Monday, November 11, 2013

The New York Times Review of FALLOUT

On the first page of his exciting, harrowing new novel, Todd Strasser pulls his readers into a nightmare that almost came true. Scott Porter is a fifth grader living in a New York City suburb in 1962. One night his father shakes him awake, saying, “We’re being attacked.”  
Strasser has reimagined the Cuban missile crisis and set “Fallout” in a realistic John F. Kennedy America. Mickey ­Mantle plays hero for the Yankees. Nikita Khrushchev plays villain for the Reds. Dads go to work and read Playboy. Moms keep house and smoke. The one unhistorical detail is that in this story the Soviets don’t back down. They strike. 
The narrative that follows alternates between present-tense scenes of acute distress as the Porter family and six largely unwanted guests struggle to stay sane and alive in an ill-stocked bomb shelter meant for four, and past-tense scenes of the simple, everyday dramas of Scott and his pals in the lead-up to the bombing. Nothing so theatrically terrible happens inside the shelter, though there are some grisly arguments about reducing the number of hungry mouths. Yet as I read and suffered along with the characters, I kept thinking how comparatively pleasant it would have been for them to have faced one of those zombie apocalypses screenwriters are so fond of these days. The bomb shelter is a form of living death. No electricity, no privacy, enough food for only a few days and persistent questions about whether the occupants will starve or suffocate or kill one another before radiation levels fall enough for them to escape the shelter. And what will they find when they open that trapdoor? 
“There’s down here and up there,” Scott says. “The ones who feel like they’re buried are alive, while the ones who aren’t buried probably aren’t alive.” Personally, I’ll take zombies. At least with zombies you know where you stand (they want to eat you) and you can look up and see the sky in between attacks.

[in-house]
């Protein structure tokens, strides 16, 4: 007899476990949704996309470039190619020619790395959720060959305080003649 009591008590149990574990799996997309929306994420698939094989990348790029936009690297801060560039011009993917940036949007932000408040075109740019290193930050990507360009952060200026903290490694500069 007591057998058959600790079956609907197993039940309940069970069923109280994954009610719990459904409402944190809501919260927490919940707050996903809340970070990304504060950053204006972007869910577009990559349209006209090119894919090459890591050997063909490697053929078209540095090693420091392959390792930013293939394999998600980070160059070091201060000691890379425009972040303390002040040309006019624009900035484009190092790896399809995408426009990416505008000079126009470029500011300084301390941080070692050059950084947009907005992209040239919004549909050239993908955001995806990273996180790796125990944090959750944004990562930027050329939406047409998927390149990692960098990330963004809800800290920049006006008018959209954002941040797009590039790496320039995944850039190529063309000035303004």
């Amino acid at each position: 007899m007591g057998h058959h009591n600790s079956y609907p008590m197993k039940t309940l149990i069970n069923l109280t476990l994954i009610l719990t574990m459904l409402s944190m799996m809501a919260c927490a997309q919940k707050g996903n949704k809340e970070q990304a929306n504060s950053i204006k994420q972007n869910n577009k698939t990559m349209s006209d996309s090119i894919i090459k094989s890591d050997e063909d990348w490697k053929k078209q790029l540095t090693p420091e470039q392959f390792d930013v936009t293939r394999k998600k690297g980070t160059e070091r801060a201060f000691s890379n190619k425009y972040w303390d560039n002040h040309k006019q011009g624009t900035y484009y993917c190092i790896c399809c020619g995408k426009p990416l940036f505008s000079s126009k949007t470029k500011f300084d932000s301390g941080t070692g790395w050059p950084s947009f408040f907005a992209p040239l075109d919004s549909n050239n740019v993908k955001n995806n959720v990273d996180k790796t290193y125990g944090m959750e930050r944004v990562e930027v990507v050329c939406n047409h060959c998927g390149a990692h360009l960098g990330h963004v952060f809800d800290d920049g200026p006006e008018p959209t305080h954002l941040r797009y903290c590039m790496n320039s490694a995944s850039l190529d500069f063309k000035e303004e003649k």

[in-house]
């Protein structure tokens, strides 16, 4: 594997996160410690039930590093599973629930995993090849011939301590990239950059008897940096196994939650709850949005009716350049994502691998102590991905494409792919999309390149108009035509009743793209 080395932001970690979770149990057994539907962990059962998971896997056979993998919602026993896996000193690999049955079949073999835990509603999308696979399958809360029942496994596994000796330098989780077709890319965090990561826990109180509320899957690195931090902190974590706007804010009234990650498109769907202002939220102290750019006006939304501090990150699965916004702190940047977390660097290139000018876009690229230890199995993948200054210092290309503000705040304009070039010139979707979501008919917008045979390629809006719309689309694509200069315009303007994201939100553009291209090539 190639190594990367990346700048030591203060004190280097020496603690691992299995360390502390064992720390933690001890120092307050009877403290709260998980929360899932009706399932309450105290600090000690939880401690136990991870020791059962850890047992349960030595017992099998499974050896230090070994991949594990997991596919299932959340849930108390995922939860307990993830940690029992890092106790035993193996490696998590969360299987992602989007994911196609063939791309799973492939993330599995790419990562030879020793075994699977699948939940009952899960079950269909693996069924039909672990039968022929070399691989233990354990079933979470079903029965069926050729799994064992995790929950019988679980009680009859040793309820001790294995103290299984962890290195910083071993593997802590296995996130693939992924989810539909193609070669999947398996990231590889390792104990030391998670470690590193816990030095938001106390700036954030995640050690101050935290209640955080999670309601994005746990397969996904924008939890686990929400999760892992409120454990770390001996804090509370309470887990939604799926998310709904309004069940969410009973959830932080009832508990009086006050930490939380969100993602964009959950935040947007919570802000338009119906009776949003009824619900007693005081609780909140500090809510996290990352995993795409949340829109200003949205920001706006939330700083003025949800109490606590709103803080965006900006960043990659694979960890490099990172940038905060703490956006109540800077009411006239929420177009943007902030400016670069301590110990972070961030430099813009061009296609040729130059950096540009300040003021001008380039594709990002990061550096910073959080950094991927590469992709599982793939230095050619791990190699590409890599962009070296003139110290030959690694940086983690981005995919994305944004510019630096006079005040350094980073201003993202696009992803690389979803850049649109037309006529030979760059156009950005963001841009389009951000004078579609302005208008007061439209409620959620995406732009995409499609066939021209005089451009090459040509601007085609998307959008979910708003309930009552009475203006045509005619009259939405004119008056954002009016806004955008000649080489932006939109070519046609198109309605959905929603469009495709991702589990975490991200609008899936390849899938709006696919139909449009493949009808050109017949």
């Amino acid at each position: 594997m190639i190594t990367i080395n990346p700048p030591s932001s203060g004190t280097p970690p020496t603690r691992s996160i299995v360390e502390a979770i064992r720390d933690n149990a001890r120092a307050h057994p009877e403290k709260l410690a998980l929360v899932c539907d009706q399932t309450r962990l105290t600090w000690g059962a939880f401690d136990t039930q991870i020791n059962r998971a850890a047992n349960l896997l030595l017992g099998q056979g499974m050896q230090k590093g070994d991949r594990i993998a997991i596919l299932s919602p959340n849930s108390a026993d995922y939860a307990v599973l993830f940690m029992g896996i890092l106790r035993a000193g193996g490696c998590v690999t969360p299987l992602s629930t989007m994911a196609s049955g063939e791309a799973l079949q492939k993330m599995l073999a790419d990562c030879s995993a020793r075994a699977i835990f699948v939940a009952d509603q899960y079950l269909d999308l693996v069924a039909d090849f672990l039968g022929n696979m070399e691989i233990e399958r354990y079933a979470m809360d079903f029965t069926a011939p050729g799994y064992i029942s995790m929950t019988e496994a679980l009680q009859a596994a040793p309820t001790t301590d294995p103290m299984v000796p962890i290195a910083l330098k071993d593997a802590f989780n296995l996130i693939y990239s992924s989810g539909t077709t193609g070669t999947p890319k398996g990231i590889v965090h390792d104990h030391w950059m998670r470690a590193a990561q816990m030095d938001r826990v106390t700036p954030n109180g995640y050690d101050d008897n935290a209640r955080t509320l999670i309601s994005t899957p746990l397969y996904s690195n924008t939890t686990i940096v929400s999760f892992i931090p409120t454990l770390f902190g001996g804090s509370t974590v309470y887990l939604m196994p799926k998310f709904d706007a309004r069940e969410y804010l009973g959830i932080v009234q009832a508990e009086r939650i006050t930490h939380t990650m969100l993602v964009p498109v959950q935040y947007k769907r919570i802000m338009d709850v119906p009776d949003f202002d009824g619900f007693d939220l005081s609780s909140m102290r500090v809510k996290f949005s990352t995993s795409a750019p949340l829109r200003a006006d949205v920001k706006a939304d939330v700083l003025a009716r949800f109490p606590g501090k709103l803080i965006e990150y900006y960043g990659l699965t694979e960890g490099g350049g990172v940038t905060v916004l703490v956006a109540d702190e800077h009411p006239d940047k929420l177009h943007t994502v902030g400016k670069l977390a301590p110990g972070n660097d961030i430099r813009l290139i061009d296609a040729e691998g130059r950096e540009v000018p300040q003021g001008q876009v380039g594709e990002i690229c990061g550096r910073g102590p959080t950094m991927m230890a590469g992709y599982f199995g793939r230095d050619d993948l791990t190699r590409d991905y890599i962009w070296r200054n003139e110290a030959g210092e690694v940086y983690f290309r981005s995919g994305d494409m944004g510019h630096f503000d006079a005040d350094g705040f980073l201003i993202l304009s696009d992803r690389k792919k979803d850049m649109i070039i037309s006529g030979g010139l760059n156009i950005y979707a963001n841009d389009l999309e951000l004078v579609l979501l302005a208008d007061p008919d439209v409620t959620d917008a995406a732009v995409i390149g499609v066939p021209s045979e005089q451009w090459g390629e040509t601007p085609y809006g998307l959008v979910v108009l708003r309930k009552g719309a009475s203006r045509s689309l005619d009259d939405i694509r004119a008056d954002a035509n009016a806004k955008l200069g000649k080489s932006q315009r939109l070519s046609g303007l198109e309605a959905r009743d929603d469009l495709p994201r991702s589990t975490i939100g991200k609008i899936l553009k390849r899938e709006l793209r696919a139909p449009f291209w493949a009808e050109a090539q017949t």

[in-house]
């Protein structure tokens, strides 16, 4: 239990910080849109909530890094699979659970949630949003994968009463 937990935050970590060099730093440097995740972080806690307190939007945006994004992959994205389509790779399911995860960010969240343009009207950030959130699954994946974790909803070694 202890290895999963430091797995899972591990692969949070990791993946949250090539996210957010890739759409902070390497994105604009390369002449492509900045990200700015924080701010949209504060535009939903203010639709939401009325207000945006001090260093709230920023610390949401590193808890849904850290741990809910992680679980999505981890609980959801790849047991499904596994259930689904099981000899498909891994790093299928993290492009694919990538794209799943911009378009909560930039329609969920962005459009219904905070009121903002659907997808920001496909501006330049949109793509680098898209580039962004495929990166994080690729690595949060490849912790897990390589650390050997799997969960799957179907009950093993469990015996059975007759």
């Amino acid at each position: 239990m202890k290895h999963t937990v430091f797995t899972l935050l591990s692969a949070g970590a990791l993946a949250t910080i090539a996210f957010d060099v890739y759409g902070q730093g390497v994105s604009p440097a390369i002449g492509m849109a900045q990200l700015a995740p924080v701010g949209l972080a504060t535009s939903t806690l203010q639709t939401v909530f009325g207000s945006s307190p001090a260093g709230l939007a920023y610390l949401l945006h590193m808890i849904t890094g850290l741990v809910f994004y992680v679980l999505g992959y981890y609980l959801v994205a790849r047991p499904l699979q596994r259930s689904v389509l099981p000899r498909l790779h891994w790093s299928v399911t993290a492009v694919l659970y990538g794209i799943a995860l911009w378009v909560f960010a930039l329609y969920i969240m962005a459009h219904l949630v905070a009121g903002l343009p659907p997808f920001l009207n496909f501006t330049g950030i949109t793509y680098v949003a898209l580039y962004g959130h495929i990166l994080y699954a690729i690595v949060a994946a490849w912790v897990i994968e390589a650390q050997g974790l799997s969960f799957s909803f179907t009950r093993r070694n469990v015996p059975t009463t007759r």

By now you’re probably wondering whether “Fallout” is really appropriate for children. So let’s be clear. For all its horror, this is a superb entertainment suitable for any tough-minded kid over the age of 10. It thrums along with finely wrought atmosphere and gripping suspense. If the characters aren’t exactly overburdened with complexity, they’re better drawn than many of the people one bumps into in the average thriller. 
Strasser, a prolific writer for children and teenagers, writes with purpose and economy and structures his book intelligently: The scenes of prewar life give context and emotional weight to what happens in the shelter. Without the prewar material, the tension and misery of the drama in the shelter might be unbearable.  
My guess is that Strasser’s middle-grade readers know little about the Cuban missile crisis, and this exercise in “what if” should help them — in a way no textbook could — to understand a historical moment better known for what didn’t happen than for what did. By contrast, the author knows his material very well. He was 12 in 1962, and his dad built a bomb shelter in the family’s backyard. Given his experiences, it’s no wonder Strasser takes a strongly antiwar position, especially in an author’s note at book’s end. Thankfully, he had enough sense to leave most of the preachy tone out of his suspenseful

Tuesday, November 5, 2013

Journal News Story

Long before he became a novelist, Todd Strasser was a 12-year-old boy whose father built a bomb shelter under the family’s Long Island home.

His latest book, “Fallout” (Candlewick Press, $16.99), set in 1962, takes a look at that era from the vantage point of an adolescent whose experience mimics Strasser’s — and whose father is equally prepared for disaster. Equal parts memoir and fantasy, it’s a page-turner aimed at the middle-grade crowd, with an appeal that extends to adults.